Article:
Putting things in perspective. Don Imus in the DC radio market. Despite all the Washington “power players” he has on his show, and all the press he gets, almost no one inside (or outside) the Beltway listens to him. In the latest Arbitrends, Imus, via Clear Channel talker WTNT, was tied for 25th place in morning drive with Fredericksburg country outlet WFLS. He posted a 0.6 share of the age 12+ demo, down almost 50 percent from his 1.0 share a year ago. His national cable TV audience is said to be less than 300,000. That’s the population of Loudoun County. Yes, I agree, what Imus said was in terrible taste. But, we must remember, this big controversy surrounds someone almost no one listens to.
From Sridhar Pappu’s piece in today’s Post, “For Don Imus’s Frequent Guests, A Moral Dilemma”:
“Will I go back on?” said Schieffer, who called Imus’s description of the team as “nappy-headed hos” indefensible. “If it were anyone else, I wouldn’t have anything to do with them. But I’m not going to sever a relationship with someone who has apologized for what he said. He’s my friend. I hate what he did, but he’s still my friend.”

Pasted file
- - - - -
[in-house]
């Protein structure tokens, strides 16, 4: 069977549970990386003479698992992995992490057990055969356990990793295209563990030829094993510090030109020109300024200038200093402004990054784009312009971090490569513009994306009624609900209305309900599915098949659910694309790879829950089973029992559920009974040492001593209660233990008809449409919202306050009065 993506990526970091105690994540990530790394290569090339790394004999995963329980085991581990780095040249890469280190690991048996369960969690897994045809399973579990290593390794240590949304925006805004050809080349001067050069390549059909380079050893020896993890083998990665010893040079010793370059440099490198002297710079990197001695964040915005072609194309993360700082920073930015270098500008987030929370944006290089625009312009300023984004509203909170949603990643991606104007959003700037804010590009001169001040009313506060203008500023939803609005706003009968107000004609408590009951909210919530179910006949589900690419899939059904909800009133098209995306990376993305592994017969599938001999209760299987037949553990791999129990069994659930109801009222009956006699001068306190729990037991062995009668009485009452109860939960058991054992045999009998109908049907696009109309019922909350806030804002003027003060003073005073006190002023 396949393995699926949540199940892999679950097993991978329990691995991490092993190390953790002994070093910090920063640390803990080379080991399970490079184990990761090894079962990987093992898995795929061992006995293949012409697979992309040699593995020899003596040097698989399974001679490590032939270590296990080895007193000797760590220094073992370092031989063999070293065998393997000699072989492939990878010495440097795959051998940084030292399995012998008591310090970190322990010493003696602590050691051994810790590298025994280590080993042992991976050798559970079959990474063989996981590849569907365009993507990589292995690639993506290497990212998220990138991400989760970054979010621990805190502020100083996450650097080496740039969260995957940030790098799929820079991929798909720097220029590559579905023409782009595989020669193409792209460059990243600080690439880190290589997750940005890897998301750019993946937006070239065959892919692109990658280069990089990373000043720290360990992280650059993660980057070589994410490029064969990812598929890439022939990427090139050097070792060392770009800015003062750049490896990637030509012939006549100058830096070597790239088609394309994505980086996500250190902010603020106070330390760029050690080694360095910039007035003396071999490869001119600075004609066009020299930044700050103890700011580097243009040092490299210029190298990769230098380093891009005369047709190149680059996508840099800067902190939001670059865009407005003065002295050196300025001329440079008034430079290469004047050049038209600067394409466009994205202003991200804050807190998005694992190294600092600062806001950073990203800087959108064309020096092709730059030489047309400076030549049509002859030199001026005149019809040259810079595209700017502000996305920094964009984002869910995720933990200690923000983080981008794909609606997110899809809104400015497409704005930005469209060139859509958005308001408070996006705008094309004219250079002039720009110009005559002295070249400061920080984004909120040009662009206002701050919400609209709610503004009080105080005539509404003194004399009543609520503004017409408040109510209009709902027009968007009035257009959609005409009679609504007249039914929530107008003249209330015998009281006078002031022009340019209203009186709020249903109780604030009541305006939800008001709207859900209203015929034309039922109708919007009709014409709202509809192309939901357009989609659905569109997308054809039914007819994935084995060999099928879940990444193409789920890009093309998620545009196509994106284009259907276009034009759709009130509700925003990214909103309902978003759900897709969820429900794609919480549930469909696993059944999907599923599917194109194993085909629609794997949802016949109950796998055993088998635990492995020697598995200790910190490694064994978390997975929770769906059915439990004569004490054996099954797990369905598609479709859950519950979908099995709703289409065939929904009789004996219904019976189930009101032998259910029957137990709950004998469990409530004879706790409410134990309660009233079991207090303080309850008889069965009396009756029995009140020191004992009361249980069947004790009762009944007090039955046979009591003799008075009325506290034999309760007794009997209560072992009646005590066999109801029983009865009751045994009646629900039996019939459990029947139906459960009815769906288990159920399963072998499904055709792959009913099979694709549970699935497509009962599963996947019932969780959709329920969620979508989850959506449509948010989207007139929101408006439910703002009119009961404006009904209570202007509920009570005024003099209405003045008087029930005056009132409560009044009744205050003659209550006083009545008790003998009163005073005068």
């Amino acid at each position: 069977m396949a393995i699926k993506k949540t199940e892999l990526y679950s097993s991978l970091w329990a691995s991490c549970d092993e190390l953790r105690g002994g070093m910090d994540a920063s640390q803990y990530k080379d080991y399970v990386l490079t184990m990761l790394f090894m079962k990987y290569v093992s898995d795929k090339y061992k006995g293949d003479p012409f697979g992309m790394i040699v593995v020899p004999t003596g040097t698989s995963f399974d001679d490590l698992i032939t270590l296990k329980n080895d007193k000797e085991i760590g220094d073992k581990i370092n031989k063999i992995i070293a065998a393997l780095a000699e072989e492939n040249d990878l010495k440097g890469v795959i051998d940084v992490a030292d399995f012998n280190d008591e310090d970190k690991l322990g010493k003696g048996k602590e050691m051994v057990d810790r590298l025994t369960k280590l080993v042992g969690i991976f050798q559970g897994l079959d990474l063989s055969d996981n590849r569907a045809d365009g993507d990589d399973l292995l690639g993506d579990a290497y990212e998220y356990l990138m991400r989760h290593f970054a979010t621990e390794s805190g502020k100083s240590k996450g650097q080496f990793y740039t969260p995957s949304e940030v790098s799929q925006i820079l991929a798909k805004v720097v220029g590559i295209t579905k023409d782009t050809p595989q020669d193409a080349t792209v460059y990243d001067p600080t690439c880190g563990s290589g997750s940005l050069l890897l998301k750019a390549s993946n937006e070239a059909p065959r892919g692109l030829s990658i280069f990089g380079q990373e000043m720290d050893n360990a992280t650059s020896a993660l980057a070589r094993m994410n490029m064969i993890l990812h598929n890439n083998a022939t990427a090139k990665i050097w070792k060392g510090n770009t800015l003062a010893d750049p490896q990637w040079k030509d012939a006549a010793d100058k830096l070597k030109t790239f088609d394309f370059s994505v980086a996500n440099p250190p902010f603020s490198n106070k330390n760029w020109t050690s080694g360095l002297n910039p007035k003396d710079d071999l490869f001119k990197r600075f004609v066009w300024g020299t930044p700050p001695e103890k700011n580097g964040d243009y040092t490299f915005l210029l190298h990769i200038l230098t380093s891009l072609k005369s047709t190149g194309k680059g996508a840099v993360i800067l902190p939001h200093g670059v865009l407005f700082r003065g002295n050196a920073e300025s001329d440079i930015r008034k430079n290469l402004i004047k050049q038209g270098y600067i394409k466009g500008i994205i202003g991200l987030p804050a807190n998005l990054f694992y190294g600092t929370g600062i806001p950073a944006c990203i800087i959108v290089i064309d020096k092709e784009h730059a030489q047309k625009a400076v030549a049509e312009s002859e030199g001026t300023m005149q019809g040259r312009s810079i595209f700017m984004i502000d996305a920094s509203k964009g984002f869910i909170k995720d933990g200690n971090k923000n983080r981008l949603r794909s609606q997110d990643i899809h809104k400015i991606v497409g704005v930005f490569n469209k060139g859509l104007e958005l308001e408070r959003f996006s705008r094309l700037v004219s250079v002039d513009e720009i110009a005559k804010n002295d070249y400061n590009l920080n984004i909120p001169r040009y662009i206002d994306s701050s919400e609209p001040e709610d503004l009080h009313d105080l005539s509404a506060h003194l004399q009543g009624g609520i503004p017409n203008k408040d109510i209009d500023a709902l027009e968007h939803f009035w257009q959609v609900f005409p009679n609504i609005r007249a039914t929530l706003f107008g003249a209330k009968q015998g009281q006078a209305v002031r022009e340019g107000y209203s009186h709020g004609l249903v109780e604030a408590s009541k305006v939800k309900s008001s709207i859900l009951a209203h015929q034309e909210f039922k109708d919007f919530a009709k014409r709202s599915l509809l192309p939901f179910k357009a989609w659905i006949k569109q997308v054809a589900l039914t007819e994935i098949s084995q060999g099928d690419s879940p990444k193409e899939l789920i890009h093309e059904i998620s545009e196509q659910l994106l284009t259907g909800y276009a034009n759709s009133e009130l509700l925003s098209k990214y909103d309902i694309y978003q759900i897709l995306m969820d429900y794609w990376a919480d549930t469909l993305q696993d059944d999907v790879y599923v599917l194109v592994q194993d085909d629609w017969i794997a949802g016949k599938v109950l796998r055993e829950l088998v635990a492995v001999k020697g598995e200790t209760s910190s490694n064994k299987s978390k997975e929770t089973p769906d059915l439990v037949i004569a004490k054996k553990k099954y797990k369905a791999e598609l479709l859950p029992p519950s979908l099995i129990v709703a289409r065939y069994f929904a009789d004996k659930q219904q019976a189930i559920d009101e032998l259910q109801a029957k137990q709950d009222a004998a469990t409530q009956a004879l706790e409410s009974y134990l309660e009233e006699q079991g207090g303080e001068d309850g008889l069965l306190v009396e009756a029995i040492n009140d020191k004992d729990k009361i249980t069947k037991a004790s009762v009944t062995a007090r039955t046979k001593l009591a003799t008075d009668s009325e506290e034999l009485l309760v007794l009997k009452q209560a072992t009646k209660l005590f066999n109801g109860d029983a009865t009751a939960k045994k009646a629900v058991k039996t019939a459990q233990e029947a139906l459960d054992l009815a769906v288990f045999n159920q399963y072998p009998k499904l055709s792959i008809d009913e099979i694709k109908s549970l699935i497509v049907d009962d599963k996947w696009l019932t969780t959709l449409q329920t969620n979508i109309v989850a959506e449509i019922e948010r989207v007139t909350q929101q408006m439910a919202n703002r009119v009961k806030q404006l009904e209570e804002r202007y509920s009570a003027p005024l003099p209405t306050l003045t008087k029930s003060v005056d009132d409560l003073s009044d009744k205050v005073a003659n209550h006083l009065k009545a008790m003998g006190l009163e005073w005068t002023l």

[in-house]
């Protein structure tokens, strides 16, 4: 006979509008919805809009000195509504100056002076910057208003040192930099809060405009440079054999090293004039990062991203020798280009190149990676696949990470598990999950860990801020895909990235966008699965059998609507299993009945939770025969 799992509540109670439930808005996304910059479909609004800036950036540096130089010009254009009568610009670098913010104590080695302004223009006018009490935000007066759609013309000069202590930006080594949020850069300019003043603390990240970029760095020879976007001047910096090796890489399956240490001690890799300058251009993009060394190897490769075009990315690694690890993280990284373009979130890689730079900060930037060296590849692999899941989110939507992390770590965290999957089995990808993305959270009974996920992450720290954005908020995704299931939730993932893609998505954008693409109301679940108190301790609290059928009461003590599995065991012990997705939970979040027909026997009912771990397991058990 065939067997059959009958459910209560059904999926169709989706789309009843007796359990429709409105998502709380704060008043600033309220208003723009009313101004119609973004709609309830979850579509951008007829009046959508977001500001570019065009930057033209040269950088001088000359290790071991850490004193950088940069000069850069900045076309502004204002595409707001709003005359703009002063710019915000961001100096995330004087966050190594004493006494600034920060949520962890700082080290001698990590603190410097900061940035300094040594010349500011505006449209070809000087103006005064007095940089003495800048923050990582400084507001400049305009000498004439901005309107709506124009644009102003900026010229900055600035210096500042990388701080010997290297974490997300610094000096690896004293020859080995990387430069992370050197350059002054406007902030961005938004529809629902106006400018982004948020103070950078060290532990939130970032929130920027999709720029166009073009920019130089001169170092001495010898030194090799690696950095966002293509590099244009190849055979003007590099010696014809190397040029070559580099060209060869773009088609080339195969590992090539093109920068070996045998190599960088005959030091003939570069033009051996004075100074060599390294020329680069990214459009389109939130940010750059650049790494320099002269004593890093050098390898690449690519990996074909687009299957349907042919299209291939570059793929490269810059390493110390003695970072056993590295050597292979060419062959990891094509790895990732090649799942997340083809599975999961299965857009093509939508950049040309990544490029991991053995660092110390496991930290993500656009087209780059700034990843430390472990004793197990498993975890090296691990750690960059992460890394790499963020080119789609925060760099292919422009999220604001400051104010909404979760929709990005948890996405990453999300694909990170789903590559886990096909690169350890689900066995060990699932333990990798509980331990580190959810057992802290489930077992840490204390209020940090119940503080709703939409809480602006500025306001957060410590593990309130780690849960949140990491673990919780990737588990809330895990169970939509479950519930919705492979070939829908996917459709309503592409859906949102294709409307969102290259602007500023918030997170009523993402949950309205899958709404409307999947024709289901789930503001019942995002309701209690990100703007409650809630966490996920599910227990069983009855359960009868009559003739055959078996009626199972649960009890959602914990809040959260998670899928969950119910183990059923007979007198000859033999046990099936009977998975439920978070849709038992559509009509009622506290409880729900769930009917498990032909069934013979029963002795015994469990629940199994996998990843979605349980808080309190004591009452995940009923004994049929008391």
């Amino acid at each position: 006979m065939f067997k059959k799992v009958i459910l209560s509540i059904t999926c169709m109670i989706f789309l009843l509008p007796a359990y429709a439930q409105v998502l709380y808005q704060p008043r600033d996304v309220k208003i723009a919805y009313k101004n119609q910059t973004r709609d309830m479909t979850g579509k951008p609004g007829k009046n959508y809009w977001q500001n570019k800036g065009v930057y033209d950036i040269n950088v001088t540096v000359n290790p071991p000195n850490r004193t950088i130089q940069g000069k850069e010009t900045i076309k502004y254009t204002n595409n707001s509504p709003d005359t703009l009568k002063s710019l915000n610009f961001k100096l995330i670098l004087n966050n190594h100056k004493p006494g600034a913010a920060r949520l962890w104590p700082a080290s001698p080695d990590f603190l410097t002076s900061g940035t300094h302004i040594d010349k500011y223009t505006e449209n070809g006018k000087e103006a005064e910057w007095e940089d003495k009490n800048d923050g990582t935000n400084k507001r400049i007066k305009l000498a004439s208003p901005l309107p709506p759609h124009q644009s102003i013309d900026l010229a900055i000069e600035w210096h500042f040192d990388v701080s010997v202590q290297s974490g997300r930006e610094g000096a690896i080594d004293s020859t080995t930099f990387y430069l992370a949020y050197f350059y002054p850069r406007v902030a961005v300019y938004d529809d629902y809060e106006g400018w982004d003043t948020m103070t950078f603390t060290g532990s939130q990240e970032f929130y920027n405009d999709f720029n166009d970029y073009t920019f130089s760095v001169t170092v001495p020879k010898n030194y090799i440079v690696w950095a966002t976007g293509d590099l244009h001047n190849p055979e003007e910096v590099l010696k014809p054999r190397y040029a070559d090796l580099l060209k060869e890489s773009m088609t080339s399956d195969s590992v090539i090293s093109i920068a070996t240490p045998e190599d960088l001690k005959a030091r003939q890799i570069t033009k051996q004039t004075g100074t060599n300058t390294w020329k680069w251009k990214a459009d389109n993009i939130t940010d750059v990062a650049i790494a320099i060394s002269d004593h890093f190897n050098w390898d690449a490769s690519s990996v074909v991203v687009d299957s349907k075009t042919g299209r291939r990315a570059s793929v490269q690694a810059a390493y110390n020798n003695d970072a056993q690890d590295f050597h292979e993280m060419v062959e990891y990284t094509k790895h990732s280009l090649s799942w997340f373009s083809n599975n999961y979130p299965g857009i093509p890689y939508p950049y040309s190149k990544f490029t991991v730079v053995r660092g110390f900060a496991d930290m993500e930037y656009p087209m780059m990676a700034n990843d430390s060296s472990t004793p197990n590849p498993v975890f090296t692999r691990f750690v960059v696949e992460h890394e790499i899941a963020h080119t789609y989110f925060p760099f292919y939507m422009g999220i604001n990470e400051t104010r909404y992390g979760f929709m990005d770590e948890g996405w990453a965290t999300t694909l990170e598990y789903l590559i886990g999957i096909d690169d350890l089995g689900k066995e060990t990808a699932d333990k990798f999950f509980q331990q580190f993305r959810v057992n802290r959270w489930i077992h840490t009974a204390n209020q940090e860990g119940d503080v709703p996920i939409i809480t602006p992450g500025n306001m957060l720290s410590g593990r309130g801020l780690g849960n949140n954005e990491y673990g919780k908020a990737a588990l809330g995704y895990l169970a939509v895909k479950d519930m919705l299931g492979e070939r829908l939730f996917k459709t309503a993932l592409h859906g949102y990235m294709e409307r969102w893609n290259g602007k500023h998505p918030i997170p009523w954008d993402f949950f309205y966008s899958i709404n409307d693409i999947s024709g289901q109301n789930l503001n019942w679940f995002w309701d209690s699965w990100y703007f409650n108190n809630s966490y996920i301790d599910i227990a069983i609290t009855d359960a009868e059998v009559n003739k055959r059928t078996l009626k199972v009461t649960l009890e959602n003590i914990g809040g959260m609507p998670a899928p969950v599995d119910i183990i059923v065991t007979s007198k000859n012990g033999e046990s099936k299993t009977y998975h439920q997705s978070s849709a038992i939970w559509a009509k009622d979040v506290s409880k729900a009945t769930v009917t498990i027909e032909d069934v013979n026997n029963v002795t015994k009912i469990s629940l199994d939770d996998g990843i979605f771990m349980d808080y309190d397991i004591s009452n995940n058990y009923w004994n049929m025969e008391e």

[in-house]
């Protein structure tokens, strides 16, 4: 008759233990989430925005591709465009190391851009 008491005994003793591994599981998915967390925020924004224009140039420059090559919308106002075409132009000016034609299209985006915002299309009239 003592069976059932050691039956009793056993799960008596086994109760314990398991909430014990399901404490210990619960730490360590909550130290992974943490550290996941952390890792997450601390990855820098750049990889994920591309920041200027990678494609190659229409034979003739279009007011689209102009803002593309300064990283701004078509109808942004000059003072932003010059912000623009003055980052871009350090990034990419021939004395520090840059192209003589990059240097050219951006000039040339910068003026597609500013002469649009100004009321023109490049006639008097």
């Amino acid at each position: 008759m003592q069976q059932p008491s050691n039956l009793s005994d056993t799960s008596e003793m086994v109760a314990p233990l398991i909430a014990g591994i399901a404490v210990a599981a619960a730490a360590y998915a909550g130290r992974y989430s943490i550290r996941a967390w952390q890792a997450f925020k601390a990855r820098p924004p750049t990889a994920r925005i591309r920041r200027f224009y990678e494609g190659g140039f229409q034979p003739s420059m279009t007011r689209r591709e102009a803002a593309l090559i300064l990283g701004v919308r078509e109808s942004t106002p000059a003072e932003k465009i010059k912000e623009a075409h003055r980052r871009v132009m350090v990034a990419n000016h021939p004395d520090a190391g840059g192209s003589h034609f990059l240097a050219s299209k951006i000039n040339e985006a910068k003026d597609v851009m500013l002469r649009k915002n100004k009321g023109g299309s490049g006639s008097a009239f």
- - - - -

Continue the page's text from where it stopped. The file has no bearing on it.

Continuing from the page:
Others can’t be so certain. This is particularly true of Newsweek (owned by The Washington Post Co.), which has a “cooperative” relationship with NBC and MSNBC. Several of the magazine’s writers have “contributor” contracts with the network. And while none have formal, paying gigs with Imus, Newsweekers including Jonathan Alter, Evan Thomas, Howard Fineman and top editor Jon Meacham have become frequent contributors. Newsweek now has its brand to consider in deliberating whether to allow its people to joust once again with the “I-Man.”
Although Imus has hosted some of Washington’s most famous figures on his show, ratings suggest that he’s actually a marginal figure among viewers and listeners in the region. But Imus’s show, which last year generated as much as $20 million in total revenue for flagship station WFAN in New York, is low-cost, high-revenue programming for MSNBC.